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2015 Fall Highlights of Hope

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FALL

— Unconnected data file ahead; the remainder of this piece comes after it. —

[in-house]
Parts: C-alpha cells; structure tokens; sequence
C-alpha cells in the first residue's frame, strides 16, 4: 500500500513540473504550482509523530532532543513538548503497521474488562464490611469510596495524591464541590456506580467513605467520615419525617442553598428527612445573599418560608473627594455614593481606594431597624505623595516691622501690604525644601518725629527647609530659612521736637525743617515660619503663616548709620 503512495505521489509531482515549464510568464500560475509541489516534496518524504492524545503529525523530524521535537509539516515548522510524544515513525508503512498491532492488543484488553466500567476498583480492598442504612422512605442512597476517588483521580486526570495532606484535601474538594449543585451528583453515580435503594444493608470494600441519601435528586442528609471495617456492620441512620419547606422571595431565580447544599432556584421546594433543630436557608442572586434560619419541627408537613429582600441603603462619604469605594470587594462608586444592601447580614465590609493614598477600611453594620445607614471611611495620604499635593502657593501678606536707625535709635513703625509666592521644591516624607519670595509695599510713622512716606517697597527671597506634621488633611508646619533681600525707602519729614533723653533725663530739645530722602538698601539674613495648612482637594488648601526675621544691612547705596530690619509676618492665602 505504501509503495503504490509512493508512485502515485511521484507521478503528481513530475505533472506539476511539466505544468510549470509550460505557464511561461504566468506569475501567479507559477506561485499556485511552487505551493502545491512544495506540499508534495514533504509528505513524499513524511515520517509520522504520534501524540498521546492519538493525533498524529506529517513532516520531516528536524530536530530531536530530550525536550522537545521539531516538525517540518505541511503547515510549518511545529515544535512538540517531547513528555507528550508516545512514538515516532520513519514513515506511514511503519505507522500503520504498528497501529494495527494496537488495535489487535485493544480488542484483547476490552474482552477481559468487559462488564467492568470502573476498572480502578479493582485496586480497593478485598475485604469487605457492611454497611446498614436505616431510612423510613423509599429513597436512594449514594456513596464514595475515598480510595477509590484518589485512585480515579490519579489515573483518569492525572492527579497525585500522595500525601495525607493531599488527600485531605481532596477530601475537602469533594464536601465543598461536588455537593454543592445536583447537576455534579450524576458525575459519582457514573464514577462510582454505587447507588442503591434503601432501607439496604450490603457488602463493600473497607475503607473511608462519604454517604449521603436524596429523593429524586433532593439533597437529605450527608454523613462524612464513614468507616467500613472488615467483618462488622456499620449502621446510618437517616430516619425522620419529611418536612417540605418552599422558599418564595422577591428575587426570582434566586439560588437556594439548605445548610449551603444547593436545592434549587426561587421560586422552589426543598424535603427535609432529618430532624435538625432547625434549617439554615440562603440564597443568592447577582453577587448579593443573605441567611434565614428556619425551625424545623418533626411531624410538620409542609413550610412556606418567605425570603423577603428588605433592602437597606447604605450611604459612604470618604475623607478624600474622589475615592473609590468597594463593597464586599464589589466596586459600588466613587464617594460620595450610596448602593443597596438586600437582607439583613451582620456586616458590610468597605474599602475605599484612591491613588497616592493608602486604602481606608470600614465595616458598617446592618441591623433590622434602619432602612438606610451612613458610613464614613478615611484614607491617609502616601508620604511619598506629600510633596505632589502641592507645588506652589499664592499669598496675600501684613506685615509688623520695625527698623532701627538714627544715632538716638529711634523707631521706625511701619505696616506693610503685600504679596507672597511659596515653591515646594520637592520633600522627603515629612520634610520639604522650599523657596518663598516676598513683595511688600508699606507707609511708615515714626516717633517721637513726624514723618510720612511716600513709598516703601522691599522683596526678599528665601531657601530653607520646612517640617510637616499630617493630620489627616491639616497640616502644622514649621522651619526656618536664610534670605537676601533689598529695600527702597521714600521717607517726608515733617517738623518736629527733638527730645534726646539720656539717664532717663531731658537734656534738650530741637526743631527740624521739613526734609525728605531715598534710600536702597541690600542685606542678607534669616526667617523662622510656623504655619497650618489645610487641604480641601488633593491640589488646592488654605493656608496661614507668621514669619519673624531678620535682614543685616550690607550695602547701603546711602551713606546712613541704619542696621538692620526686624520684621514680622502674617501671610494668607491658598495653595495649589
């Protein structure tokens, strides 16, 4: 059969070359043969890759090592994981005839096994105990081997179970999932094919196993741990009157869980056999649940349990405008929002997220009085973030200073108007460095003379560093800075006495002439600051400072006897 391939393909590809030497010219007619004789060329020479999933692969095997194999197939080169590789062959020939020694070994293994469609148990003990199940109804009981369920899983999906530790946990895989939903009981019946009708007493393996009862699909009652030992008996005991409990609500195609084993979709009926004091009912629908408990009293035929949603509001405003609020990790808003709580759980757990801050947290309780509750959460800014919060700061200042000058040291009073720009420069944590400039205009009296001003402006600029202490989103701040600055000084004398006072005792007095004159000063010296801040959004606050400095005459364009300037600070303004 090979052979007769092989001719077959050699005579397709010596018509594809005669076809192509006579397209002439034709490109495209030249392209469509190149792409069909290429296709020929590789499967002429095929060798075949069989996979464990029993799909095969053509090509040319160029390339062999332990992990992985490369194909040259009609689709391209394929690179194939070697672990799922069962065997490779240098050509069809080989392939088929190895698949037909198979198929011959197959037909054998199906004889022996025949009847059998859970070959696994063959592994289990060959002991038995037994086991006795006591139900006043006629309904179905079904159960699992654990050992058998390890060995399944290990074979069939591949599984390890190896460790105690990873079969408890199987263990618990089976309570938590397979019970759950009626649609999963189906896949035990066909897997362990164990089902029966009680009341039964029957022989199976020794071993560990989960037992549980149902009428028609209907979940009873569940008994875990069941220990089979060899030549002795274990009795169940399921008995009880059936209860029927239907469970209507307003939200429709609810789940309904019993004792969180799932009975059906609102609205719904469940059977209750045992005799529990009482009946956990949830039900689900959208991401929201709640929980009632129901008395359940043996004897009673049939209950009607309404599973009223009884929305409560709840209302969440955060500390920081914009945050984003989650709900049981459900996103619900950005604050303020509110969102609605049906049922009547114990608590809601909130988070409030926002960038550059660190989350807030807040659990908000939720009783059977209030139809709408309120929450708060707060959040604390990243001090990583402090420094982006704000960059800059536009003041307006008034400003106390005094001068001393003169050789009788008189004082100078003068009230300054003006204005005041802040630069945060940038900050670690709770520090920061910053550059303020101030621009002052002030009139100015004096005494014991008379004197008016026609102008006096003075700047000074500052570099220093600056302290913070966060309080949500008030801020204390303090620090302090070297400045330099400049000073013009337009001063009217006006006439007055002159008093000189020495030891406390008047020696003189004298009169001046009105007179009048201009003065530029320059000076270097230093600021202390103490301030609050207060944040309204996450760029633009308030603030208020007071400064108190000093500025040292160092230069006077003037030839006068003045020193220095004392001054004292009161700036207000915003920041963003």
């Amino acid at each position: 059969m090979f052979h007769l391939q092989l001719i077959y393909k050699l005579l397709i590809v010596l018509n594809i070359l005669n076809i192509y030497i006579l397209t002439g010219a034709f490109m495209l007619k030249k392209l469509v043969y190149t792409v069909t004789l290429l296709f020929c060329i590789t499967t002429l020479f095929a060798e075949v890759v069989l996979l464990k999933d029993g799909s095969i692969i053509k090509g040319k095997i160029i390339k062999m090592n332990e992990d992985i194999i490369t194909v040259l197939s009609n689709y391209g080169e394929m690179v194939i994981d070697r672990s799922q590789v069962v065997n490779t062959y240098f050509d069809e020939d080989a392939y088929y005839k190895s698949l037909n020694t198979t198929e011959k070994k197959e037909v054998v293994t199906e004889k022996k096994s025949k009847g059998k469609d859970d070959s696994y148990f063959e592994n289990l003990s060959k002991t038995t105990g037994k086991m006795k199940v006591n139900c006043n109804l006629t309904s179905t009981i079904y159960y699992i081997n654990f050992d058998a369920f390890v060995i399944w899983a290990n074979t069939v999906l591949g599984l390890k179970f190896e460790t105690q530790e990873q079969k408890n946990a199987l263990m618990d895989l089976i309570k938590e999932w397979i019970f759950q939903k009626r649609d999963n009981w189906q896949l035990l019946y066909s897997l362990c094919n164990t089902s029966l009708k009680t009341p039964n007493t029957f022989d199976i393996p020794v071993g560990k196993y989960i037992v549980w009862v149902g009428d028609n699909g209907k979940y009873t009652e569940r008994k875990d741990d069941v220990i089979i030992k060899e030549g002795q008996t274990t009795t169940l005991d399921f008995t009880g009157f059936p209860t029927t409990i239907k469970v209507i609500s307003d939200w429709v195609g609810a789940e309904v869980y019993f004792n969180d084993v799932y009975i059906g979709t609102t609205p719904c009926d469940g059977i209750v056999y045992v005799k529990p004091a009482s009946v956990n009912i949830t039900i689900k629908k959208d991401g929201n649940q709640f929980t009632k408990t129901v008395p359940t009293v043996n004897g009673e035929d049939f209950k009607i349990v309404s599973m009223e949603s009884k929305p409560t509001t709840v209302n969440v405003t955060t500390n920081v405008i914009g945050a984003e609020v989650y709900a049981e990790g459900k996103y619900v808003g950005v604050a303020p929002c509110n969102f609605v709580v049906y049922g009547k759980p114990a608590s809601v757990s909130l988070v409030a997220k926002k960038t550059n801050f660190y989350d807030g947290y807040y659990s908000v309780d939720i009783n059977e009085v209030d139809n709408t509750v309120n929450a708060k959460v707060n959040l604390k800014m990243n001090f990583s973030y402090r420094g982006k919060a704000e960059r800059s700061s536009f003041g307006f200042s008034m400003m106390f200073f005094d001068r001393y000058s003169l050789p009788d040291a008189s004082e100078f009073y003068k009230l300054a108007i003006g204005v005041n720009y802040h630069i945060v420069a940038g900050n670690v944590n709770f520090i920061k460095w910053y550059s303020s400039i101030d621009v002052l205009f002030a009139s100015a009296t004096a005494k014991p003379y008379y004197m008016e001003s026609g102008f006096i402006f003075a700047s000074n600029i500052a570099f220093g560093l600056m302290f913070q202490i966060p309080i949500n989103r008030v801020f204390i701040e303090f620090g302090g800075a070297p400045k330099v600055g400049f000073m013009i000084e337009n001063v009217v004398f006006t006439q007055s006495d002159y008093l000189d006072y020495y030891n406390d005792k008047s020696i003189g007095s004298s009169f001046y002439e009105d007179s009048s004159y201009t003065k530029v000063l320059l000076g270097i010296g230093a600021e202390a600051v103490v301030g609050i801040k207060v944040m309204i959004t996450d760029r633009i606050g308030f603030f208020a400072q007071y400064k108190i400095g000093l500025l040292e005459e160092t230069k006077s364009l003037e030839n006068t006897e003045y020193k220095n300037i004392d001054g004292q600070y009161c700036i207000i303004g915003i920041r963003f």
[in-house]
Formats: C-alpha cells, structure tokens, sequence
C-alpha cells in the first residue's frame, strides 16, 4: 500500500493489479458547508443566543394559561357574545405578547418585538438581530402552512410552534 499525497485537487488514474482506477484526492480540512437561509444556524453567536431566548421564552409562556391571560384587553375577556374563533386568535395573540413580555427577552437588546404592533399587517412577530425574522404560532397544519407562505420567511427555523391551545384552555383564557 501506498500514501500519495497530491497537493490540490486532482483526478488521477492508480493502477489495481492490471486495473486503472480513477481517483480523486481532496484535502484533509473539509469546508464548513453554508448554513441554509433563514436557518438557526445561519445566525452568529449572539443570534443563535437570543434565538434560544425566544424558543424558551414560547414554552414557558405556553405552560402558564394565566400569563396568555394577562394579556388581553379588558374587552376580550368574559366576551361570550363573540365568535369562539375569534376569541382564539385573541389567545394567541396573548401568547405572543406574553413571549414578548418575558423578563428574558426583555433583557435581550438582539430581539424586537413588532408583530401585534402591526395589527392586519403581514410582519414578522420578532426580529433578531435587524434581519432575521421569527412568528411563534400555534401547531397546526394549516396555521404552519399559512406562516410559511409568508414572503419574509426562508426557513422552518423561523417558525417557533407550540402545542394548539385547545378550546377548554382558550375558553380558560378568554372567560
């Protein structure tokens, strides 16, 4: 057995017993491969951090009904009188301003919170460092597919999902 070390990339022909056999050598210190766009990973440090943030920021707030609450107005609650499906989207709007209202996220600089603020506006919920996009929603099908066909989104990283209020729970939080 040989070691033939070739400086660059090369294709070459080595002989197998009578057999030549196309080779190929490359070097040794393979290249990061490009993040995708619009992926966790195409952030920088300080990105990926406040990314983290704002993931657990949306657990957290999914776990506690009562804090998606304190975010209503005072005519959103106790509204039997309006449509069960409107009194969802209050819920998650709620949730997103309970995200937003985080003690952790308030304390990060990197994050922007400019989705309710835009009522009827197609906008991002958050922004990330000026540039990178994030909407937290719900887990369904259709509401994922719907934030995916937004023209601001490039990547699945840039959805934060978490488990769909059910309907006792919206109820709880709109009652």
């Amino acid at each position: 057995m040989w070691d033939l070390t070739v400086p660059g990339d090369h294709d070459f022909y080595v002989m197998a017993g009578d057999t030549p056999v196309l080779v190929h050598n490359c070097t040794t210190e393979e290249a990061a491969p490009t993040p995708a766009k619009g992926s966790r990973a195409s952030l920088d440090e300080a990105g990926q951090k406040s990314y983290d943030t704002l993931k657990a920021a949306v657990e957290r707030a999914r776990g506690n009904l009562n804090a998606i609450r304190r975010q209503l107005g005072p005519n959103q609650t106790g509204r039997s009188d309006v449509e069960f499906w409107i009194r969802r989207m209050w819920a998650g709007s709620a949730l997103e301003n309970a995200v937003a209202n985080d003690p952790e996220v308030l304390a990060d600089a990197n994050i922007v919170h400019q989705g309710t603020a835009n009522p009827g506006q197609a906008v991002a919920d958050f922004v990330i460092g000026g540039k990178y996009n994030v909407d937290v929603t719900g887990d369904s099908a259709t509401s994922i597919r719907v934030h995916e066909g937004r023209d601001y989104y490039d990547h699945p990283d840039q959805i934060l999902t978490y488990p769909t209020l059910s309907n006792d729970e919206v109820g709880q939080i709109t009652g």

FALL 2015 VAN ANDEL INSTITUTE’S HIGHLIGHTSof HOPE The Self-Mending Heart When esteemed scientist and cardiologist Dr. Stefan Jovinge was a medical student he learned human heart cells did not possess the capacity to regenerate. Now, as head of a laboratory at Van Andel Research Institute (VARI), director of the DeVos Cardiovascular Research Program (a joint effort between VARI and Spectrum Health) and medical director of research at the Frederik Meijer Heart and Vascular Institute, Jovinge has proven that theory wrong. In a groundbreaking paper published this summer in the scientific journal Cell, Jovinge and collaborators at Karolinska Institute in Sweden outlined a striking discovery—not only does the human heart have the capacity to regenerate muscle cells, which they demonstrated previously, but this regeneration occurs in multiple sites throughout the heart muscle. Additionally, cellular turnover occurs several times in a human life span, but the number of cells hits a threshold at 3.2 billion. The Path Toward Regenerative Therapies This recent finding builds on the group’s 2009 Science paper, where Jovinge and his collaborators first described the heart’s potential for regeneration via the production of cardiomyocytes, the heart’s muscle cells. Still, the discovery left Jovinge with many unanswered questions that led to their new study. “Is the generation of cardiomyocytes restricted and generated from certain locations in the heart? Is the heart increasing in size mainly by adding more cells? And how does the growth and expansion of the other cells in the heart occur?” Jovinge said. “The prospect of using the heart’s inherent capacity to Dr. Stefan Jovinge generate heart muscle cells in adults to make the heart repair itself requires answers to these questions. Our new discoveries do that.” Annually, about 735,000 people in the U.S. have a heart attack, according to the Centers for Disease Control and Prevention. These latest findings provide avenues to understand the source for heart cell regeneration and bring the field one step closer to developing therapies that regenerate heart tissue to repair damage from injuries, such as heart attack. Revolutionizing Treatment Options Annually, about 735,000 people in the U.S. have a heart attack, according to the Centers for Disease Control and Prevention. Current therapies for injury to the heart muscle may involve lifelong drug treatment or surgery such as a heart transplant—none of which actually repair damage. Jovinge and his team are working diligently to find the individual cell types responsible for heart muscle regeneration, and aim to uncover how this process is regulated in order to develop the next generation of cardiac therapies. Jovinge’s work changes the way these treatments will be developed and provides hope that one day the heart can be stimulated to mend itself. Learn more or support Dr. Jovinge’s work at vai.org. Dr. Karsten Melcher Dr. H. Eric Xu Two VARI Scientists Make Big Waves with Recent Discoveries It was a busy summer for Van Andel Research Institute (VARI) structural biologists Dr. H. Eric Xu and Dr. Karsten Melcher. In recent months, the duo made two groundbreaking discoveries, each of which were highlighted in prestigious journals. The first was a highly anticipated paper in Nature that describes the molecular structure of a major pharmacological target. Using the brightest X-ray laser in the world, housed at SLAC National Accelerator Laboratory in California, Xu and Melcher’s teams, along with collaborators at 25 institutions around the globe, uncovered the structure of a signaling protein bound to a receptor that belongs to one of the largest protein superfamilies. Named G protein–coupled receptors (GPCRs), this group of molecules is targeted by more than 30 percent of the drugs currently on the market, and has great promise for future drug development. In the first week of its publication, Xu and Melcher’s Nature paper was viewed more than 20,000 times by scientists from across the world. The groundbreaking work provides investigators searching for new therapies for cancer, Parkinson’s disease and other disorders with much needed information to develop better and more effective treatments. The second paper, published in Science Advances, describes how components of a molecular switchboard in plants interact to turn certain genes on or off in response to a multitude of stressors, including temperature fluctuations. The findings provide further insight into human molecular mechanisms and give scientists a general model across species for this type of gene silencing. Each of these discoveries is important in its own right, but taken together they provide an extensive look into molecular pathways that may be harnessed to treat cancer and other diseases. Your donations make a difference. Please visit www.vai.org or call (616) 234-5030 to support Dr. Xu and Dr. Melcher’s work. 2 | Van Andel Institute Highlights of Hope Van Andel Institute Highlights of Hope | 3

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